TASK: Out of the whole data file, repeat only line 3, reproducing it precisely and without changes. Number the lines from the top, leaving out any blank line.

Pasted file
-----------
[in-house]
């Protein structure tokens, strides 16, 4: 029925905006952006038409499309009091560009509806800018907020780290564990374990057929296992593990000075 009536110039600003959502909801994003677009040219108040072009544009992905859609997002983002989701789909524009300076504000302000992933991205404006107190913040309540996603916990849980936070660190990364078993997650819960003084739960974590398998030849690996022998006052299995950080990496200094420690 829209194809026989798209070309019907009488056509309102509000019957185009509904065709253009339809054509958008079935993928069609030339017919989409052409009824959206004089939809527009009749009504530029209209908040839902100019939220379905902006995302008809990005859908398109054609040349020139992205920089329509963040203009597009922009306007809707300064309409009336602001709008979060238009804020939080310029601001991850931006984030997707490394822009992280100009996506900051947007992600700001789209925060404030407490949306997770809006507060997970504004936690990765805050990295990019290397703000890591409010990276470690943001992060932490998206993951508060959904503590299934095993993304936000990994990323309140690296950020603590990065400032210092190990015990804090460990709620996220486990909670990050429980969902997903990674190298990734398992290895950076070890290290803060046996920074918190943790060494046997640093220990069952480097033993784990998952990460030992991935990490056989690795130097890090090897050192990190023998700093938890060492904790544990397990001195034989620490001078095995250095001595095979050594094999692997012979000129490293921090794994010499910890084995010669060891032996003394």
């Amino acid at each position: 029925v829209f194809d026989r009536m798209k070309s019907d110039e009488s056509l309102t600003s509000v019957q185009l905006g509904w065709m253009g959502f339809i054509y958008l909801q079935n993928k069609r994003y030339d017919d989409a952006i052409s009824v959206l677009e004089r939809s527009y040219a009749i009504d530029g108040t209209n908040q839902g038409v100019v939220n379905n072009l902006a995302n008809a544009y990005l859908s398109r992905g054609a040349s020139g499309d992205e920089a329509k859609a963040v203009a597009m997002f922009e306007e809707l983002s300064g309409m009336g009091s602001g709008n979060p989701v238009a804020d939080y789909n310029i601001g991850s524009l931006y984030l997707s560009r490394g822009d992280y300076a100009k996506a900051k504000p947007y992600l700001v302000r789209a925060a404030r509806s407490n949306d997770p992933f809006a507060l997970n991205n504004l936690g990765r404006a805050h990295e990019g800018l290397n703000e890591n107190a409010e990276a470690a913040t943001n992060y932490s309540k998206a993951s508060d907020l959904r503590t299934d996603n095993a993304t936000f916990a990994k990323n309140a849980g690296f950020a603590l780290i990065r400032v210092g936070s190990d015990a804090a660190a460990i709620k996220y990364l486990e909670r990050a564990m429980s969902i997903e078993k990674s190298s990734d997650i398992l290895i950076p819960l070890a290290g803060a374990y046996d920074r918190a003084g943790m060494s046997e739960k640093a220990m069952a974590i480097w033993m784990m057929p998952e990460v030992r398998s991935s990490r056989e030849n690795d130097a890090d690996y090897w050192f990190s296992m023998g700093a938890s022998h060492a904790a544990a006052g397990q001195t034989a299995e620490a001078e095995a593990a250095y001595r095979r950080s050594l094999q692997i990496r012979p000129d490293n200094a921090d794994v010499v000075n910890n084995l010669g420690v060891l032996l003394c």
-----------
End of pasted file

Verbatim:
């Amino acid at each position: 029925v829209f194809d026989r009536m798209k070309s019907d110039e009488s056509l309102t600003s509000v019957q185009l905006g509904w065709m253009g959502f339809i054509y958008l909801q079935n993928k069609r994003y030339d017919d989409a952006i052409s009824v959206l677009e004089r939809s527009y040219a009749i009504d530029g108040t209209n908040q839902g038409v100019v939220n379905n072009l902006a995302n008809a544009y990005l859908s398109r992905g054609a040349s020139g499309d992205e920089a329509k859609a963040v203009a597009m997002f922009e306007e809707l983002s300064g309409m009336g009091s602001g709008n979060p989701v238009a804020d939080y789909n310029i601001g991850s524009l931006y984030l997707s560009r490394g822009d992280y300076a100009k996506a900051k504000p947007y992600l700001v302000r789209a925060a404030r509806s407490n949306d997770p992933f809006a507060l997970n991205n504004l936690g990765r404006a805050h990295e990019g800018l290397n703000e890591n107190a409010e990276a470690a913040t943001n992060y932490s309540k998206a993951s508060d907020l959904r503590t299934d996603n095993a993304t936000f916990a990994k990323n309140a849980g690296f950020a603590l780290i990065r400032v210092g936070s190990d015990a804090a660190a460990i709620k996220y990364l486990e909670r990050a564990m429980s969902i997903e078993k990674s190298s990734d997650i398992l290895i950076p819960l070890a290290g803060a374990y046996d920074r918190a003084g943790m060494s046997e739960k640093a220990m069952a974590i480097w033993m784990m057929p998952e990460v030992r398998s991935s990490r056989e030849n690795d130097a890090d690996y090897w050192f990190s296992m023998g700093a938890s022998h060492a904790a544990a006052g397990q001195t034989a299995e620490a001078e095995a593990a250095y001595r095979r950080s050594l094999q692997i990496r012979p000129d490293n200094a921090d794994v010499v000075n910890n084995l010669g420690v060891l032996l003394c």